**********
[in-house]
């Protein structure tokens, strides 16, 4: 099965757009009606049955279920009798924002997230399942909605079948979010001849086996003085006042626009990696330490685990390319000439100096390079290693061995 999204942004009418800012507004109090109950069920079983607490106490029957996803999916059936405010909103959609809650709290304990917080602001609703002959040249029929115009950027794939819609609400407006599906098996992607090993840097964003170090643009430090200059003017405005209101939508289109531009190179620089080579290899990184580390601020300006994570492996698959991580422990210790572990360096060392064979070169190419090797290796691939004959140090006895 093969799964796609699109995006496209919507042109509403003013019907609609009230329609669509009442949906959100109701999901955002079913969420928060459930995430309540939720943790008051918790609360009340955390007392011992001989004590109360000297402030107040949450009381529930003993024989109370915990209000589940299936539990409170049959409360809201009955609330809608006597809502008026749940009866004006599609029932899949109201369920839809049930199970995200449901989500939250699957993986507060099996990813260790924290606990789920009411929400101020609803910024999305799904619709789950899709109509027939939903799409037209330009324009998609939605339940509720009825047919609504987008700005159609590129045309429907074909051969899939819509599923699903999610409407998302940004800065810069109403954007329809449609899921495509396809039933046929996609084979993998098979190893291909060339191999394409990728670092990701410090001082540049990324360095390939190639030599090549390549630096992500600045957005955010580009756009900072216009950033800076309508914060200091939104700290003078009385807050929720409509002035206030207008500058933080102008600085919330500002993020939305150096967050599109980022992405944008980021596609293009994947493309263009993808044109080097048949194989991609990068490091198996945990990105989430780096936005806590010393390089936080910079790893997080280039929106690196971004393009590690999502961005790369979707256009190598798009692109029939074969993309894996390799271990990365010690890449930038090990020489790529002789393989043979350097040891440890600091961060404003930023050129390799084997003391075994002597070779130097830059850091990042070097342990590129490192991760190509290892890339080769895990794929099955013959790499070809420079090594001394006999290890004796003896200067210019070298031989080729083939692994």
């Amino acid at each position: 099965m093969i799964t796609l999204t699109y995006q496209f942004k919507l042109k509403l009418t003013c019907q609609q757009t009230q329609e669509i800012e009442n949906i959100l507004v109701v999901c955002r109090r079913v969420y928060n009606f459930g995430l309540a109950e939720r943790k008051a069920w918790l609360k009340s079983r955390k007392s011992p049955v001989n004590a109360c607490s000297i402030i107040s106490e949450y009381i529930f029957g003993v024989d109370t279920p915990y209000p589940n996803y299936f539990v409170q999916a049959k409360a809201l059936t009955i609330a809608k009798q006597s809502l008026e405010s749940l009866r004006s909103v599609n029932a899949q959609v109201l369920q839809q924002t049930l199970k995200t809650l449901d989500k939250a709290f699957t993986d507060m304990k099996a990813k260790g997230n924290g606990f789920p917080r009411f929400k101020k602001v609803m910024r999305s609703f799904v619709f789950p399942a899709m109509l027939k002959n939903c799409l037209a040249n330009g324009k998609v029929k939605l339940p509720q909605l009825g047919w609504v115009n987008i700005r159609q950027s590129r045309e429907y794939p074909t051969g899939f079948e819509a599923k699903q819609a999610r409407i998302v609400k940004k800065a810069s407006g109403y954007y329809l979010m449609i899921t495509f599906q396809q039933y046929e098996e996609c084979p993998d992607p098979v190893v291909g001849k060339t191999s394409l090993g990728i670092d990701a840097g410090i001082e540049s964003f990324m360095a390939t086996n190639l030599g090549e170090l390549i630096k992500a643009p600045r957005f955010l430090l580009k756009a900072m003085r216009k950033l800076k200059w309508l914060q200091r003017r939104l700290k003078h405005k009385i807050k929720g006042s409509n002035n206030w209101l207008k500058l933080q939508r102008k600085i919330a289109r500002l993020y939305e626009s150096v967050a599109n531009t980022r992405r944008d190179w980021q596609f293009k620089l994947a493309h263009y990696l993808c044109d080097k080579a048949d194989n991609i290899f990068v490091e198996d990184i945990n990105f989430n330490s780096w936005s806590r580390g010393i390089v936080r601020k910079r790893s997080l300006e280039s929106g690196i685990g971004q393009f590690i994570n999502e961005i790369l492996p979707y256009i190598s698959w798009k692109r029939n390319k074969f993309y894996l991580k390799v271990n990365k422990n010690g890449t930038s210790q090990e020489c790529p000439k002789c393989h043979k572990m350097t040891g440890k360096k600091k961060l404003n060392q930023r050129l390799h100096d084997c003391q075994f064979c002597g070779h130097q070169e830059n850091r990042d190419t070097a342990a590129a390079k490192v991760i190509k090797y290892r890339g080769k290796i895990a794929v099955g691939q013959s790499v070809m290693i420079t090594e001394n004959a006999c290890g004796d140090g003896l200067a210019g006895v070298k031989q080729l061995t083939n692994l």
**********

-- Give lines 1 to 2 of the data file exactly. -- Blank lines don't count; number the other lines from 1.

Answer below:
[in-house]
């Protein structure tokens, strides 16, 4: 099965757009009606049955279920009798924002997230399942909605079948979010001849086996003085006042626009990696330490685990390319000439100096390079290693061995 999204942004009418800012507004109090109950069920079983607490106490029957996803999916059936405010909103959609809650709290304990917080602001609703002959040249029929115009950027794939819609609400407006599906098996992607090993840097964003170090643009430090200059003017405005209101939508289109531009190179620089080579290899990184580390601020300006994570492996698959991580422990210790572990360096060392064979070169190419090797290796691939004959140090006895 093969799964796609699109995006496209919507042109509403003013019907609609009230329609669509009442949906959100109701999901955002079913969420928060459930995430309540939720943790008051918790609360009340955390007392011992001989004590109360000297402030107040949450009381529930003993024989109370915990209000589940299936539990409170049959409360809201009955609330809608006597809502008026749940009866004006599609029932899949109201369920839809049930199970995200449901989500939250699957993986507060099996990813260790924290606990789920009411929400101020609803910024999305799904619709789950899709109509027939939903799409037209330009324009998609939605339940509720009825047919609504987008700005159609590129045309429907074909051969899939819509599923699903999610409407998302940004800065810069109403954007329809449609899921495509396809039933046929996609084979993998098979190893291909060339191999394409990728670092990701410090001082540049990324360095390939190639030599090549390549630096992500600045957005955010580009756009900072216009950033800076309508914060200091939104700290003078009385807050929720409509002035206030207008500058933080102008600085919330500002993020939305150096967050599109980022992405944008980021596609293009994947493309263009993808044109080097048949194989991609990068490091198996945990990105989430780096936005806590010393390089936080910079790893997080280039929106690196971004393009590690999502961005790369979707256009190598798009692109029939074969993309894996390799271990990365010690890449930038090990020489790529002789393989043979350097040891440890600091961060404003930023050129390799084997003391075994002597070779130097830059850091990042070097342990590129490192991760190509290892890339080769895990794929099955013959790499070809420079090594001394006999290890004796003896200067210019070298031989080729083939692994």